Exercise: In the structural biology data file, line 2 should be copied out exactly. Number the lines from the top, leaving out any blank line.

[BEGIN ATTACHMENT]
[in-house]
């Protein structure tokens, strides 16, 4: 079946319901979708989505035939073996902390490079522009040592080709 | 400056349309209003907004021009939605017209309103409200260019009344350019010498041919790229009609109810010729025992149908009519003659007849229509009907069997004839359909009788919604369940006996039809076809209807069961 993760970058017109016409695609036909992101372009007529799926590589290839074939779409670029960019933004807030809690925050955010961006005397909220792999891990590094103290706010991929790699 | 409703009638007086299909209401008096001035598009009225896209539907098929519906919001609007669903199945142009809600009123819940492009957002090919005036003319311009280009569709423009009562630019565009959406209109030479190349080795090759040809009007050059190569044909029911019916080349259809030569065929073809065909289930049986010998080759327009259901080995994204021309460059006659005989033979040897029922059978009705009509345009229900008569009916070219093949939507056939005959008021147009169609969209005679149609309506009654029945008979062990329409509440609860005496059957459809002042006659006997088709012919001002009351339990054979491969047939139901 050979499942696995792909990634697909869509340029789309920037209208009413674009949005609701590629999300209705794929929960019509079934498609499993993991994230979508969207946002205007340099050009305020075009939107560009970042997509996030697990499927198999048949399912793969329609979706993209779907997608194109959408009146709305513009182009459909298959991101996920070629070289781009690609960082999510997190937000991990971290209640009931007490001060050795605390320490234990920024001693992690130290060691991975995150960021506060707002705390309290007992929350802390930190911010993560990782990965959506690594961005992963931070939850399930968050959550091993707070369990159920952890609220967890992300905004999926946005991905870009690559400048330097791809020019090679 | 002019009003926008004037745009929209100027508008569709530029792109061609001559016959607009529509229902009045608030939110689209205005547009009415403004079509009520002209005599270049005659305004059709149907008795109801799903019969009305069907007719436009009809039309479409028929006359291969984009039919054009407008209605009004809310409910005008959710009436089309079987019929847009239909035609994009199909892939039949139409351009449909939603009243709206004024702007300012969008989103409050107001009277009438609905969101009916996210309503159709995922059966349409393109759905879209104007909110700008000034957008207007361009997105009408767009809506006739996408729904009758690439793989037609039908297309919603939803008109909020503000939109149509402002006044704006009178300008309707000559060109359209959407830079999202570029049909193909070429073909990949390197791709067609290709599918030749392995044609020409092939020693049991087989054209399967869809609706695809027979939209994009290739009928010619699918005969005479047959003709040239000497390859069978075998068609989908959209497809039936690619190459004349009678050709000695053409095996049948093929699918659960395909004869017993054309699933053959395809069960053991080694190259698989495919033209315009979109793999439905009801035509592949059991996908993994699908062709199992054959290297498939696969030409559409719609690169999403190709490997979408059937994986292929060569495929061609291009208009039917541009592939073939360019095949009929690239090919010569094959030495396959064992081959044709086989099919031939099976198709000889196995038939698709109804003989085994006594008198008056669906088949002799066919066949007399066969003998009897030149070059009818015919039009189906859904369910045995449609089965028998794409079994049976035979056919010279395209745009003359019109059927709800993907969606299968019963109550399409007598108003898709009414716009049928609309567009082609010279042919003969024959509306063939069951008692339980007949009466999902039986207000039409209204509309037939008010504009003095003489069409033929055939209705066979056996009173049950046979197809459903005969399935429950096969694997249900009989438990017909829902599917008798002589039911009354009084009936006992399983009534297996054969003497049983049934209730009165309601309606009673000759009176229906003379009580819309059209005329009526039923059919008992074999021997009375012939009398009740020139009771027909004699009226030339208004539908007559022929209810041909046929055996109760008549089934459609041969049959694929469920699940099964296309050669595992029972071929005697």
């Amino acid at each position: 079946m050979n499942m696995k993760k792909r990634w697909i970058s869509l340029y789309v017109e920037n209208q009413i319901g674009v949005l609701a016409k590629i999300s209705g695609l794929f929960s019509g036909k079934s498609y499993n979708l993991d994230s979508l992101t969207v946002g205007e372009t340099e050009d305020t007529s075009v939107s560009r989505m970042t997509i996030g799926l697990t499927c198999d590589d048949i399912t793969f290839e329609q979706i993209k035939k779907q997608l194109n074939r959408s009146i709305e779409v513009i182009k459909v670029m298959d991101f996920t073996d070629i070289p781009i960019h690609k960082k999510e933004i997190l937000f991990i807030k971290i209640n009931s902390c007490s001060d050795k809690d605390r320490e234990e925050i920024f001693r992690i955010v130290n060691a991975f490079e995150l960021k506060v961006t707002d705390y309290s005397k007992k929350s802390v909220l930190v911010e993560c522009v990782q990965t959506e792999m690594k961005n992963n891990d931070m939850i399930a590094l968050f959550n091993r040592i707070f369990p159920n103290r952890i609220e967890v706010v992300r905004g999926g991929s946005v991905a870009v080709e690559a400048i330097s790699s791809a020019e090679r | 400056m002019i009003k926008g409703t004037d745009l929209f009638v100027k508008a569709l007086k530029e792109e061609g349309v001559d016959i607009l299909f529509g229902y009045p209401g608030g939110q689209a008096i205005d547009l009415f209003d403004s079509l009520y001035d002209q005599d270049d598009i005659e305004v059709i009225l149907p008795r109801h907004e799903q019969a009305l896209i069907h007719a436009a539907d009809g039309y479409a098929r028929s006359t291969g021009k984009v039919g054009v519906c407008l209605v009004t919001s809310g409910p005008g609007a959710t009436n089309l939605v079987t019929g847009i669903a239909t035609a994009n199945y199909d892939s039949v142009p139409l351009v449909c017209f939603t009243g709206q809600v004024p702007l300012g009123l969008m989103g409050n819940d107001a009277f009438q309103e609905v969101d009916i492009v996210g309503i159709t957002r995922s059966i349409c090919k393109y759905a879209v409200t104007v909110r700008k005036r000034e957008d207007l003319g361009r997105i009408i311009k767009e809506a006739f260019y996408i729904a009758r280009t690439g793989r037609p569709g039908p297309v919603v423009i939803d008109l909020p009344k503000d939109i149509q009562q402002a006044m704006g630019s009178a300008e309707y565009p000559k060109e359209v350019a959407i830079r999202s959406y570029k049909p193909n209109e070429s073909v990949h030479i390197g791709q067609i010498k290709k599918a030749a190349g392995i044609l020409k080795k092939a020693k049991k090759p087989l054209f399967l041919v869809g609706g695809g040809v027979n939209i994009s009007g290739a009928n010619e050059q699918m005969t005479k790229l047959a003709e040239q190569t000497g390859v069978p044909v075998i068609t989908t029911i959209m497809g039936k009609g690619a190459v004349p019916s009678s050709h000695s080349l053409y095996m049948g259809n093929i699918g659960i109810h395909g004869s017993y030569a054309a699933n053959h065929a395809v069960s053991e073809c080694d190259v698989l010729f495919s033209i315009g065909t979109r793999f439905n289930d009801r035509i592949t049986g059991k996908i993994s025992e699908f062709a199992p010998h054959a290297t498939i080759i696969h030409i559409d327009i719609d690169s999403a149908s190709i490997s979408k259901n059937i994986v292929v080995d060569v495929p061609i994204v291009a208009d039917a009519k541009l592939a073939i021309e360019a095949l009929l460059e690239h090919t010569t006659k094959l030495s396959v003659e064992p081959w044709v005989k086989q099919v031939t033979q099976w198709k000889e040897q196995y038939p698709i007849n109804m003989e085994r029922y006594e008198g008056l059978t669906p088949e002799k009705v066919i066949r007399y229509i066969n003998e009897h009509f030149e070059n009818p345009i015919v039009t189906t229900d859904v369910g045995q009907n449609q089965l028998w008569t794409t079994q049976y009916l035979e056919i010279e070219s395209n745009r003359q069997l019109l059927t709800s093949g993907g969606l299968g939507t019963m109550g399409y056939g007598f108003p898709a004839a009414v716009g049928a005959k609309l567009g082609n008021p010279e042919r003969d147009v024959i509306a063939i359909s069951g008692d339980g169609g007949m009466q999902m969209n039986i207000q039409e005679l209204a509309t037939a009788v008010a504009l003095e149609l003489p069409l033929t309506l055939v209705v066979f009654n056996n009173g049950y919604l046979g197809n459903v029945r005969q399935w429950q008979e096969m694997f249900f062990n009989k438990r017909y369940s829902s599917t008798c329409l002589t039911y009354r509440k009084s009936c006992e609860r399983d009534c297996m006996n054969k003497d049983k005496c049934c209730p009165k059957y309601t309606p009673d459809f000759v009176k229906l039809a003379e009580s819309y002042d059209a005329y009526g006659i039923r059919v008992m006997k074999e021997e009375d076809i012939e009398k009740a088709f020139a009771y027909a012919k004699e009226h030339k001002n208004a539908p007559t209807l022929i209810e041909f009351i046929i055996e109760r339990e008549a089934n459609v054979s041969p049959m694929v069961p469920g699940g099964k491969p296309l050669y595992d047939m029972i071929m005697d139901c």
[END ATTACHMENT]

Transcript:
């Protein structure tokens, strides 16, 4: 079946319901979708989505035939073996902390490079522009040592080709 | 400056349309209003907004021009939605017209309103409200260019009344350019010498041919790229009609109810010729025992149908009519003659007849229509009907069997004839359909009788919604369940006996039809076809209807069961 993760970058017109016409695609036909992101372009007529799926590589290839074939779409670029960019933004807030809690925050955010961006005397909220792999891990590094103290706010991929790699 | 409703009638007086299909209401008096001035598009009225896209539907098929519906919001609007669903199945142009809600009123819940492009957002090919005036003319311009280009569709423009009562630019565009959406209109030479190349080795090759040809009007050059190569044909029911019916080349259809030569065929073809065909289930049986010998080759327009259901080995994204021309460059006659005989033979040897029922059978009705009509345009229900008569009916070219093949939507056939005959008021147009169609969209005679149609309506009654029945008979062990329409509440609860005496059957459809002042006659006997088709012919001002009351339990054979491969047939139901 050979499942696995792909990634697909869509340029789309920037209208009413674009949005609701590629999300209705794929929960019509079934498609499993993991994230979508969207946002205007340099050009305020075009939107560009970042997509996030697990499927198999048949399912793969329609979706993209779907997608194109959408009146709305513009182009459909298959991101996920070629070289781009690609960082999510997190937000991990971290209640009931007490001060050795605390320490234990920024001693992690130290060691991975995150960021506060707002705390309290007992929350802390930190911010993560990782990965959506690594961005992963931070939850399930968050959550091993707070369990159920952890609220967890992300905004999926946005991905870009690559400048330097791809020019090679 | 002019009003926008004037745009929209100027508008569709530029792109061609001559016959607009529509229902009045608030939110689209205005547009009415403004079509009520002209005599270049005659305004059709149907008795109801799903019969009305069907007719436009009809039309479409028929006359291969984009039919054009407008209605009004809310409910005008959710009436089309079987019929847009239909035609994009199909892939039949139409351009449909939603009243709206004024702007300012969008989103409050107001009277009438609905969101009916996210309503159709995922059966349409393109759905879209104007909110700008000034957008207007361009997105009408767009809506006739996408729904009758690439793989037609039908297309919603939803008109909020503000939109149509402002006044704006009178300008309707000559060109359209959407830079999202570029049909193909070429073909990949390197791709067609290709599918030749392995044609020409092939020693049991087989054209399967869809609706695809027979939209994009290739009928010619699918005969005479047959003709040239000497390859069978075998068609989908959209497809039936690619190459004349009678050709000695053409095996049948093929699918659960395909004869017993054309699933053959395809069960053991080694190259698989495919033209315009979109793999439905009801035509592949059991996908993994699908062709199992054959290297498939696969030409559409719609690169999403190709490997979408059937994986292929060569495929061609291009208009039917541009592939073939360019095949009929690239090919010569094959030495396959064992081959044709086989099919031939099976198709000889196995038939698709109804003989085994006594008198008056669906088949002799066919066949007399066969003998009897030149070059009818015919039009189906859904369910045995449609089965028998794409079994049976035979056919010279395209745009003359019109059927709800993907969606299968019963109550399409007598108003898709009414716009049928609309567009082609010279042919003969024959509306063939069951008692339980007949009466999902039986207000039409209204509309037939008010504009003095003489069409033929055939209705066979056996009173049950046979197809459903005969399935429950096969694997249900009989438990017909829902599917008798002589039911009354009084009936006992399983009534297996054969003497049983049934209730009165309601309606009673000759009176229906003379009580819309059209005329009526039923059919008992074999021997009375012939009398009740020139009771027909004699009226030339208004539908007559022929209810041909046929055996109760008549089934459609041969049959694929469920699940099964296309050669595992029972071929005697």